The twisty roads winding through Appalachia can seem labyrinthine and intimidating to outsiders, but many residents spend an hour or more driving on them to get to work each day. As jobs and people have increasingly migrated to urban areas, those who remain in the many rural localities of Appalachia must spend more time on the road to reach work, school, groceries or elsewhere.
Appalachian commuters find ways to fill the time. For some, that’s listening to podcasts, audiobooks and music. Others schedule meetings by phone — which, of course, requires some knowledge of gaps and holes in cellular service.
Shilo Atkinson, who lives on Claytor Lake near Draper, Virginia, travels the East Coast between Maryland and Florida to different destinations for her job as a divisional level support nurse. Between work and traveling to practice with various roller derby leagues during the week, she drives an average of between 700 and 1,000 miles per week — mostly in the mountains.
Atkinson is not alone in traveling outside her home county for work. In fact, 63 percent of workers who live in Pulaski County commute outside its boundaries for employment, and 60 percent of those employed within its limits commute in from outside. Those patterns generally repeat across much of rural Appalachia, with as many or more people commuting in and out for work than remaining in their home county. The exceptions tend to be urban cores and college towns, which see many more incoming commuters.
“As employment opportunities have shrunk in rural communities, people are traveling farther and farther to get to where the jobs are,” said Jeremy Holmes of Ride Solutions, a western Virginia program dedicated to providing alternative transportation options, including carpooling, biking and public transit.
“When we’re looking at how we plan for commuter services, the trends we’re seeing is that demographic and economic development areas are really focused on urban cores, reuse, all of those sorts of things,” Holmes said. “To stay put in rural communities, more people have to travel to get jobs.”
The Roanoke Valley-Alleghany Regional Commission, a regional planning agency that operates Ride Solutions, is studying the possibility of extending some form of public transit to the Alleghany Highlands to Roanoke’s north and Franklin County to its south. The study came about in large part because Amtrak is extending service to Roanoke later this year.
At the same time, however, the budget proposal from President Donald Trump’s administration calls for $2.4 billion in cuts to federal transportation projects, which affects Appalachia in more ways than one. The proposal eliminates a program that has improved nearly 3,000 miles in the region, as well as Amtrak service through Appalachia on a line that runs between Chicago and New York. The federal budget ultimately is decided by Congress — not the president — but Trump’s plan sets down a marker that serves both a starting point and his larger priorities.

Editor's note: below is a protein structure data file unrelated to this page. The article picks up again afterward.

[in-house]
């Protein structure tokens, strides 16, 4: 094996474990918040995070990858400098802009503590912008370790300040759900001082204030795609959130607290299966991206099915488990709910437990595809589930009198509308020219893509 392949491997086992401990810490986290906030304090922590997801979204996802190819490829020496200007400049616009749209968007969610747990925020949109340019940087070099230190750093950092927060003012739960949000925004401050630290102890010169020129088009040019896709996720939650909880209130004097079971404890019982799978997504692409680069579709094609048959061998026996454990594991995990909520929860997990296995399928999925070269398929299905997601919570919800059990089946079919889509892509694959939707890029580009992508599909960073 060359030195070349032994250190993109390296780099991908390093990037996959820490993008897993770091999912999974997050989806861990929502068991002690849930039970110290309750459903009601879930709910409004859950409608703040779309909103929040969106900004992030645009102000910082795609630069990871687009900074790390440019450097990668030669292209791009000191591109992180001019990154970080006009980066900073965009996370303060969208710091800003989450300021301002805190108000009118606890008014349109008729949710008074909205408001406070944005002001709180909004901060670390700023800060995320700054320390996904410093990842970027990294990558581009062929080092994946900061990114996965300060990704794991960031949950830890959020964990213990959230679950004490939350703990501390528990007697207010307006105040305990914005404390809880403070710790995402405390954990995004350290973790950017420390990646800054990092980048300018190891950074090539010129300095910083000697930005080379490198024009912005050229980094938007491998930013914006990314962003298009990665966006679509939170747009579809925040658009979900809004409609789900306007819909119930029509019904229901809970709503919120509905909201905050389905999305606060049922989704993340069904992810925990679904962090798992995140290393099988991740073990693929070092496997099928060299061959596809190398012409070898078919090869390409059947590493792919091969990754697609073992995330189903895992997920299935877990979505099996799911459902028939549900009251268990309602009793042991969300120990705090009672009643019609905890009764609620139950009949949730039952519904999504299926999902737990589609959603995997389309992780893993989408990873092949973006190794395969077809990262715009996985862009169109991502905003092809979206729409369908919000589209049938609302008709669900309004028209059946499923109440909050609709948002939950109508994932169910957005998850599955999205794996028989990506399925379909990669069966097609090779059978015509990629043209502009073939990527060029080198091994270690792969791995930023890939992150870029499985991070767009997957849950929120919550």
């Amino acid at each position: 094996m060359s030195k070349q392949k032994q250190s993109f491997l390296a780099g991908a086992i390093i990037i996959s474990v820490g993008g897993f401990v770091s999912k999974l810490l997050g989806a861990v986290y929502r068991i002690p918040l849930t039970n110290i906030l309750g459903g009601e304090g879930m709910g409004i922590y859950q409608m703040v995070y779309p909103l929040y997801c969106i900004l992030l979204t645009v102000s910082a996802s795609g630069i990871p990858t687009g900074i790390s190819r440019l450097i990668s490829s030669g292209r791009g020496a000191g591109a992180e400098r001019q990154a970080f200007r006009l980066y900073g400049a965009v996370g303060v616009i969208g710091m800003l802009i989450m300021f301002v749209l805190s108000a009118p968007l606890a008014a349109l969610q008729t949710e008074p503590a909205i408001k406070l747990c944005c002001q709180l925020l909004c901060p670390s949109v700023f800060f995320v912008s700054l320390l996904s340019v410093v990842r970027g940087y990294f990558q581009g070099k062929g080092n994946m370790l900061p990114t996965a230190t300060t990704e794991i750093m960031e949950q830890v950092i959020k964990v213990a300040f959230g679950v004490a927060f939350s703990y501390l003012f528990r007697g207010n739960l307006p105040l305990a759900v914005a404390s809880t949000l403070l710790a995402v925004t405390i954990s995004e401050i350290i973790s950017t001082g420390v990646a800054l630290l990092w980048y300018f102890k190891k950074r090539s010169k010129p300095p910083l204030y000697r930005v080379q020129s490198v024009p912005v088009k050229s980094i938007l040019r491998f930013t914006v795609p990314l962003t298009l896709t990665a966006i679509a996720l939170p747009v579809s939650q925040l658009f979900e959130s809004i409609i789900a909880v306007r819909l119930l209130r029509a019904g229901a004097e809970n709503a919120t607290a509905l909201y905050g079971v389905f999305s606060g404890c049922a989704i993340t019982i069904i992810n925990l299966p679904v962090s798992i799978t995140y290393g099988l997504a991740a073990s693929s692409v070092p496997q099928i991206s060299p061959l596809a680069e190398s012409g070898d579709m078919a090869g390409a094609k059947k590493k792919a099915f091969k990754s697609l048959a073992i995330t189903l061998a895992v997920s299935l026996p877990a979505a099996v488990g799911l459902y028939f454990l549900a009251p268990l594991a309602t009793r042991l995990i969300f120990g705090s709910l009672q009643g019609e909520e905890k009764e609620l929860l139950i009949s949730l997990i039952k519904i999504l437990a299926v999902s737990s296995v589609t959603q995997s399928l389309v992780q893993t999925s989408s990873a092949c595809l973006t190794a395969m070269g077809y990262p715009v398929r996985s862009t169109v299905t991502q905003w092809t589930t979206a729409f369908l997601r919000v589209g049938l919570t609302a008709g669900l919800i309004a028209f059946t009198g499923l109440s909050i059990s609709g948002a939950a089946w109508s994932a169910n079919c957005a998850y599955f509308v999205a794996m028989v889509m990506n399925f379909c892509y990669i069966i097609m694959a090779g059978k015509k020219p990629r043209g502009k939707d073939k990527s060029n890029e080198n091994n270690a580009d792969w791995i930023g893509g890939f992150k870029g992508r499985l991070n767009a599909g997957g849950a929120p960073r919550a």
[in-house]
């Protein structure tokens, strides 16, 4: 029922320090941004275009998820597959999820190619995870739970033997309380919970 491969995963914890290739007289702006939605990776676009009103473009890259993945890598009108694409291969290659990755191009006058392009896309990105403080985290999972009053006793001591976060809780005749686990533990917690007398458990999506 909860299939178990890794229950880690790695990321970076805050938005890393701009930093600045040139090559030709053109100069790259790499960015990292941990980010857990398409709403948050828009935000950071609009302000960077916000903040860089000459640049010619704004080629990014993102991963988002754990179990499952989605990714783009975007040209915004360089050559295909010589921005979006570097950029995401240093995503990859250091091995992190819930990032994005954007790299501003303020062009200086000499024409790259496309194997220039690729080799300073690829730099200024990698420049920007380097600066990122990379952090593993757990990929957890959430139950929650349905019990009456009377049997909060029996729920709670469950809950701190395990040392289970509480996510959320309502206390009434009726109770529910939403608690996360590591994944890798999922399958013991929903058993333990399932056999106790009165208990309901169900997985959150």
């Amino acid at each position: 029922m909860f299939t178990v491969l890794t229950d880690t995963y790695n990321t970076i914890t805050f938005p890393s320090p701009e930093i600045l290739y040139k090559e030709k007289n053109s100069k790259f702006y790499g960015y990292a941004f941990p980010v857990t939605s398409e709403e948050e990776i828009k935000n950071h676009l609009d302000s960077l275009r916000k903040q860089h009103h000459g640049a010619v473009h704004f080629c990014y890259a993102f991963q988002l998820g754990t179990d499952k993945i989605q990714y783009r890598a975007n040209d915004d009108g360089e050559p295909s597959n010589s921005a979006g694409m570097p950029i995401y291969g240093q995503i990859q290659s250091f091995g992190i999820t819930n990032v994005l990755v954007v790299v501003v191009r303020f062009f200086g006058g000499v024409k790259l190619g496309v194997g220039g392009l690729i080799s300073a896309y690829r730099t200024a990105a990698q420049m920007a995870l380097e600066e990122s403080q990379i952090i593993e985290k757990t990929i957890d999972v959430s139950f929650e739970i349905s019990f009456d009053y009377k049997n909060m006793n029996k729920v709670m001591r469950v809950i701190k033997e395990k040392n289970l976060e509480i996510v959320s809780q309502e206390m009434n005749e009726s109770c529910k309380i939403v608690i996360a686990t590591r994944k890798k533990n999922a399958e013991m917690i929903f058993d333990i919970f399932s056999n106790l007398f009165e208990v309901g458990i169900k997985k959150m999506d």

Still unclear is how the proposed cuts fit into the president’s infrastructure package, hyped last week as part of “Infrastructure Week” by the White House. Although Donald Trump talked up a $1 trillion infrastructure package during the campaign, the legislation instead would use only $200 billion in federal funding to spur states, localities and private entities to ante up the rest of the money. Additionally, Trump’s infrastructure plan aims to slash what he called a “dense thicket of rules, regulation and red tape” slowing down project permits — which he illustrated by dropping thick binders during a news conference last week.
Back on the mountain roads, Atkinson’s job and hobby continue to rack up the mileage. Her nursing job takes her far from her home in Pulaski County, but she also travels to play roller derby a couple of times each week. For a while, she was driving two and a half hours to Charlottesville, Virginia, to skate with that city’s nationally ranked Derby Dames. More recently, she tried skating with the Appalachian Rollergirls of Boone, North Carolina, but the commute was too intensive given her work schedule. She still continues to travel to Roanoke on weekends to coach the Star City Roller Girls, the league with whom she started skating back in 2007 before splitting to form the New River Valley Rollergirls because she wanted to avoid the hour-long drive from her then-home in Narrows, Virginia.
Over the course of all that travel, Atkinson has witnessed some horrendous wrecks.
“For people like myself who do travel, it’s not uncommon to see accidents,” Atkinson said. “Sometimes they stay with you for a little while. You learn to truly respect the road and all of the terrible things that could happen while you’re out there.”
Wrecks on rural mountain roads don’t occur at the rates that they do in more congested, urban areas — but their impact may be felt just as deeply.
In 2015, a woman came off her overnight shift at a emergency veterinary clinic in Roanoke, visited her father and headed north on U.S. 220. She fell asleep behind the wheel and crossed into the southbound lane, colliding with another car and killing its two occupants. All three were traveling between homes in the Alleghany Highlands and jobs in Roanoke—a 50-plus-mile drive that takes between 60 and 90 minutes, often on two-lane road that winds through gorges and is dotted with memorials to loved ones lost in other, fatal wrecks.